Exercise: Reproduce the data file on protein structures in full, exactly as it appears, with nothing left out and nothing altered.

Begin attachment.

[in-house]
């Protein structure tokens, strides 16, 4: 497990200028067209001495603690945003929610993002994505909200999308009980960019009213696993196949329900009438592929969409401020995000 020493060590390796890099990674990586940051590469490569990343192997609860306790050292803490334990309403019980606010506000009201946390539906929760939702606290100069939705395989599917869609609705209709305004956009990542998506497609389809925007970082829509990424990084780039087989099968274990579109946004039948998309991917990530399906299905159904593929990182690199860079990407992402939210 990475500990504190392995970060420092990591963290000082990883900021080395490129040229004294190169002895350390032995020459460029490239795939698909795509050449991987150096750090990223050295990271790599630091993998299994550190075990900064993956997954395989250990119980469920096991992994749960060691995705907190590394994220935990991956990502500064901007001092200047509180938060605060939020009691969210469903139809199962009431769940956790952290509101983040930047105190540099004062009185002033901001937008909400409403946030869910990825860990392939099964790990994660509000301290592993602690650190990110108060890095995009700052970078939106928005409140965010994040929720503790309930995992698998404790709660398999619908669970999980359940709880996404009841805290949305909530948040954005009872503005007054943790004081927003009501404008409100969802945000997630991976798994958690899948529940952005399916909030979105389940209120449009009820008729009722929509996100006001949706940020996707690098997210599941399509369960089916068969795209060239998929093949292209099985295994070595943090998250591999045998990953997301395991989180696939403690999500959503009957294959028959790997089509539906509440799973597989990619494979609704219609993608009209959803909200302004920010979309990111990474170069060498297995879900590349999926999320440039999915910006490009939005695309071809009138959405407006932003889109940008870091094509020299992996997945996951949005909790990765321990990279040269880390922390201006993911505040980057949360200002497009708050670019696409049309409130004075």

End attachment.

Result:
[in-house]
């Protein structure tokens, strides 16, 4: 497990200028067209001495603690945003929610993002994505909200999308009980960019009213696993196949329900009438592929969409401020995000 020493060590390796890099990674990586940051590469490569990343192997609860306790050292803490334990309403019980606010506000009201946390539906929760939702606290100069939705395989599917869609609705209709305004956009990542998506497609389809925007970082829509990424990084780039087989099968274990579109946004039948998309991917990530399906299905159904593929990182690199860079990407992402939210 990475500990504190392995970060420092990591963290000082990883900021080395490129040229004294190169002895350390032995020459460029490239795939698909795509050449991987150096750090990223050295990271790599630091993998299994550190075990900064993956997954395989250990119980469920096991992994749960060691995705907190590394994220935990991956990502500064901007001092200047509180938060605060939020009691969210469903139809199962009431769940956790952290509101983040930047105190540099004062009185002033901001937008909400409403946030869910990825860990392939099964790990994660509000301290592993602690650190990110108060890095995009700052970078939106928005409140965010994040929720503790309930995992698998404790709660398999619908669970999980359940709880996404009841805290949305909530948040954005009872503005007054943790004081927003009501404008409100969802945000997630991976798994958690899948529940952005399916909030979105389940209120449009009820008729009722929509996100006001949706940020996707690098997210599941399509369960089916068969795209060239998929093949292209099985295994070595943090998250591999045998990953997301395991989180696939403690999500959503009957294959028959790997089509539906509440799973597989990619494979609704219609993608009209959803909200302004920010979309990111990474170069060498297995879900590349999926999320440039999915910006490009939005695309071809009138959405407006932003889109940008870091094509020299992996997945996951949005909790990765321990990279040269880390922390201006993911505040980057949360200002497009708050670019696409049309409130004075």